Opinion

While China robotizes its workforce, Latin America is falling behind

I was in Ecuador a few days ago when China’s official Xinhua news agency announced that it will launch the world’s first female robotic news anchor this month. It was only the latest example of how rapidly China is robotizing its workforce, while Latin America is not.

The new human-looking female robotic anchor, named Xin Xiaomeng, is making her on-air debut only four months after Xinhua launched its first male robotic TV anchor, named Qiu Hao. Since then, the robotic TV presenter has read thousands of news stories for a cumulative air time of more than 10,000 minutes, the news agency said.

In China, there is virtually no major industry that is not replacing large numbers of human workers with robots.

Because Chinese salaries have risen in recent years, and robots are increasingly cheaper and smarter, Chinese companies are adopting robots like never before in order to stay competitive in world markets.

The cost of an industrial robot in China plunged from the equivalent of 5.3 years of a human worker’s salary in 2010 to the equivalent of 1.5 years in 2016, according to the Bain & Company consulting firm. And robots can work three shifts in a row, don’t take vacations and don’t ask for raises.

The Chinese government is actively encouraging Chinese companies to buy more of them. Its calculation is that the alternative – protecting millions of human jobs at any cost, as is done in many Latin American countries – will be increasingly inefficient. It would make China’s exports too expensive, hurt the economy and, in the long run, increase poverty.

According to the International Federation of Robotics, China is buying more industrial and service robots than any other country. “The government intends to forge ahead and make it into the world’s 10 most intensely automated nations by 2020,” the IFR says.

This year, China expects to buy 210,000 industrial robots, more than the United States and the 28-country European Union combined.

When you compare the pace of China’s robot purchases with Latin America’s, the gap is even more staggering. Mexico is expected to buy only 6,000 industrial robots this year, Brazil 900, and the rest of South America 500 combined, the IFR says.

Measured in robot density – the number of robots relative to its working population – China has about 97 robots per 10,000 workers, Mexico has 36, and Brazil and Argentina have fewer than 20 each, the IFR says.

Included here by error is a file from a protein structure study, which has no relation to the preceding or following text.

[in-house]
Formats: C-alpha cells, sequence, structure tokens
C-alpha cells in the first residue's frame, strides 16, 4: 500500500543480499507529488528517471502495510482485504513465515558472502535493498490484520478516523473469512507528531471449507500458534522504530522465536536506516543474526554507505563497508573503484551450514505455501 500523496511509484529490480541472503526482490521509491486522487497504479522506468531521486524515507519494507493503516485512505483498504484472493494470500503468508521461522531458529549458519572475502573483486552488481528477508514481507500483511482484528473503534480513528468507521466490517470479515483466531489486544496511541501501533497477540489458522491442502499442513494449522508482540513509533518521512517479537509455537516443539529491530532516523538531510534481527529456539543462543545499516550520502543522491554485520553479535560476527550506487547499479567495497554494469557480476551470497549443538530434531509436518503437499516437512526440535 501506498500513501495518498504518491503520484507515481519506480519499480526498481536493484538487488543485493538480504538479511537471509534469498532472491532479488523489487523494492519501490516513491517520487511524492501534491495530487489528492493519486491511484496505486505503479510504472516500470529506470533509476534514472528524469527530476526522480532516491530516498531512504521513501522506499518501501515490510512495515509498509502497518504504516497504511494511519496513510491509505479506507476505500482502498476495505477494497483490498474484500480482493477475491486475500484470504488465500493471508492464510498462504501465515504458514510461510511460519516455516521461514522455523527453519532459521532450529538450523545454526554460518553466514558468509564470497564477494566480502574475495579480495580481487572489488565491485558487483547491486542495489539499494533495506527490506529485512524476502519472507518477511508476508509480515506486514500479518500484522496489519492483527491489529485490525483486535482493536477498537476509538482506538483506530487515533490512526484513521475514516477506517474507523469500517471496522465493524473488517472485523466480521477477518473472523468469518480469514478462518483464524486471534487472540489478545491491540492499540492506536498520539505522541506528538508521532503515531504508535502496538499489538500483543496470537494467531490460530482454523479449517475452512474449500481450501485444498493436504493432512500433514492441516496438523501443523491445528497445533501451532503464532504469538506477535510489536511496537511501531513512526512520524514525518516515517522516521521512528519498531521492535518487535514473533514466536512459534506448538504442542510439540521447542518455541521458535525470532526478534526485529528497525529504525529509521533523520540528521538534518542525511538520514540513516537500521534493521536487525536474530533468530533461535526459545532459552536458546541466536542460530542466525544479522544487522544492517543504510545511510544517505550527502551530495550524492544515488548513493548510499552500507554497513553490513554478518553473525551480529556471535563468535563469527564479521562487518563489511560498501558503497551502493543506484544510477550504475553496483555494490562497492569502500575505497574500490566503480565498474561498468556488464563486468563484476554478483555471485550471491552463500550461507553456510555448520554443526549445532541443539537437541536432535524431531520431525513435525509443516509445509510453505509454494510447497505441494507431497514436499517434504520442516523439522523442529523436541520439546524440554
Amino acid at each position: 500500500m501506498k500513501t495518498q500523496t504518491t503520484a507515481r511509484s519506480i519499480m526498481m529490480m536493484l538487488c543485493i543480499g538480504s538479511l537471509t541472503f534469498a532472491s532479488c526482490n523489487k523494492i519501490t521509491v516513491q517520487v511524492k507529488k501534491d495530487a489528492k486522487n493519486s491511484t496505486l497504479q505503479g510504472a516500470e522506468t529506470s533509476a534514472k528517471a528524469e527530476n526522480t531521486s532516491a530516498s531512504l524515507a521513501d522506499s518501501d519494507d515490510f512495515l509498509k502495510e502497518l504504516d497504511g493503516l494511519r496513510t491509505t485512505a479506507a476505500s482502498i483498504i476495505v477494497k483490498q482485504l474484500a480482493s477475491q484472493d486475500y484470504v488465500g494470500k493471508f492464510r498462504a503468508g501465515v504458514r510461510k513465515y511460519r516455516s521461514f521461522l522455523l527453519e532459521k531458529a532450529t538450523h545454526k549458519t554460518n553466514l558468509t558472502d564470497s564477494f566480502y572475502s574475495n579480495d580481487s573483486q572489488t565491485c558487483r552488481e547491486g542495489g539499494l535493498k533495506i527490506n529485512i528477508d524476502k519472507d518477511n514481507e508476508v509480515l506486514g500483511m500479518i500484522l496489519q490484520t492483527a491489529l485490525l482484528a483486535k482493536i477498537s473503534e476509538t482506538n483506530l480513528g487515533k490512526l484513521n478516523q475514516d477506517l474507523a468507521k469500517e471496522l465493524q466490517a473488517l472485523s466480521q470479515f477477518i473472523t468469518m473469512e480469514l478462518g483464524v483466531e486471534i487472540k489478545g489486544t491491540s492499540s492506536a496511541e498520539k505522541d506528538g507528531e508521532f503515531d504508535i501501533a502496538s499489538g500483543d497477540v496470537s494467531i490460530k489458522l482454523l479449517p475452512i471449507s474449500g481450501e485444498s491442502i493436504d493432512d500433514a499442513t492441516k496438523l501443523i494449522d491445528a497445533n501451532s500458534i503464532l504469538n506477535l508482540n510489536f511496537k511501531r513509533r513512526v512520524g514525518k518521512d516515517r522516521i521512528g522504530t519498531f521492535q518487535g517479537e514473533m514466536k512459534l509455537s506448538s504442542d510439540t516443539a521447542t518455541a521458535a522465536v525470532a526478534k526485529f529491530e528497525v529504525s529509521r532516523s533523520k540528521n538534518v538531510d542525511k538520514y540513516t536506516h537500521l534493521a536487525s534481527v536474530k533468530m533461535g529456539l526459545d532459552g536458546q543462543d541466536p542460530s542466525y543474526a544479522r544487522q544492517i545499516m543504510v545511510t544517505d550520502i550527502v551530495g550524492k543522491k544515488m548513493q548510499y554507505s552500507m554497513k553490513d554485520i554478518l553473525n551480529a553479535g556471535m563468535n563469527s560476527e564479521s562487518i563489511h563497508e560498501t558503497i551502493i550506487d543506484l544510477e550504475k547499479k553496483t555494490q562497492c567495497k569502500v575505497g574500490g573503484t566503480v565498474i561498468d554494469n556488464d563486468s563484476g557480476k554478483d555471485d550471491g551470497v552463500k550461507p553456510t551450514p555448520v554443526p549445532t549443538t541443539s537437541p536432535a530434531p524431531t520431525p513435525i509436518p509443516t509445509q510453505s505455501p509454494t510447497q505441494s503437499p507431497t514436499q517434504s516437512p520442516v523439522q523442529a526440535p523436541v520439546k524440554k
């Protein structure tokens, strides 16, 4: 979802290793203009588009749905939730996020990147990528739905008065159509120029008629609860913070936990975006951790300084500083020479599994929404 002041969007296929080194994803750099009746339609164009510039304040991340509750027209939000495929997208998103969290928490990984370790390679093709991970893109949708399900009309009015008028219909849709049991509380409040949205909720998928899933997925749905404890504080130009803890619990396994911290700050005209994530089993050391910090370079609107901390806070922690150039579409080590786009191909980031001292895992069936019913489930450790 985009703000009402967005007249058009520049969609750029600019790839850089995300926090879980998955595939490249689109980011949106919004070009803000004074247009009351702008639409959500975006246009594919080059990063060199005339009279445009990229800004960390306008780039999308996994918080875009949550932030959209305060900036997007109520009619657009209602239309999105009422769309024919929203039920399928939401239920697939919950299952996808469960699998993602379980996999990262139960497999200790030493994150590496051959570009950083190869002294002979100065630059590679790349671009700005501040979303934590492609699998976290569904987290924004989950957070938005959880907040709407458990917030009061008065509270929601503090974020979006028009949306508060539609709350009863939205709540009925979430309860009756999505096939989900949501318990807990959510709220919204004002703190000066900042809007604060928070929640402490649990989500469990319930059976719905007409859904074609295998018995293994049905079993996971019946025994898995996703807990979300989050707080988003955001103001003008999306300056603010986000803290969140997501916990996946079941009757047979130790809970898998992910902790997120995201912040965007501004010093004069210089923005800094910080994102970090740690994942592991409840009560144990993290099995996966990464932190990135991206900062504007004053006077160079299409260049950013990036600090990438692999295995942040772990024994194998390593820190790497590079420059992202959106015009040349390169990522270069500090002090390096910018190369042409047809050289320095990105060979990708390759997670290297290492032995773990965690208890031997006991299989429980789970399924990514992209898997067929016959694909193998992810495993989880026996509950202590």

“We have not calculated the robot density for other South American countries because the number of units sold is still very low,” IFR General Secretary Gudrun Litzenberger told me in an email.

How will Latin America – especially manufacturing countries such as Mexico – compete with China, South Korea, Thailand, Vietnam and other Asian countries that are rapidly automating their workforces?

In most Latin American countries, powerful labor unions successfully coerce governments to protect jobs, even if those jobs are obsolete and become a burden for society.

In countries such as Ecuador, which is trying to emerge from a decade of disastrous populist policies, there is a bloated bureaucracy with state employees who often still fill out forms by hand. You don’t see automated cashiers at parking lots, or automated toll booths on the roads, or robotic fruit pickers.

But Latin America will not be immune to the growing automation of work. Just as postal workers could not stop the use of email, or taxi drivers in most places can’t stop Uber, efficiency most often prevails.

In Asia, most governments say that, instead of protecting inefficient jobs, they are focusing on improving education standards and retraining workers whose occupations will be taken over by robots. The goal shouldn’t be to protect jobs, but to protect people, they say.

It’s time for Latin American countries to start thinking much more seriously about how to improve education standards and train workers for the jobs of the future. Otherwise, countries in the region will be much less competitive than they are today, and their social problems will only get worse.

Andrés Oppenheimer is a Latin América correspondent for the Miami Herald. Send e-mail to: aoppenheimer@miamiherald.com.

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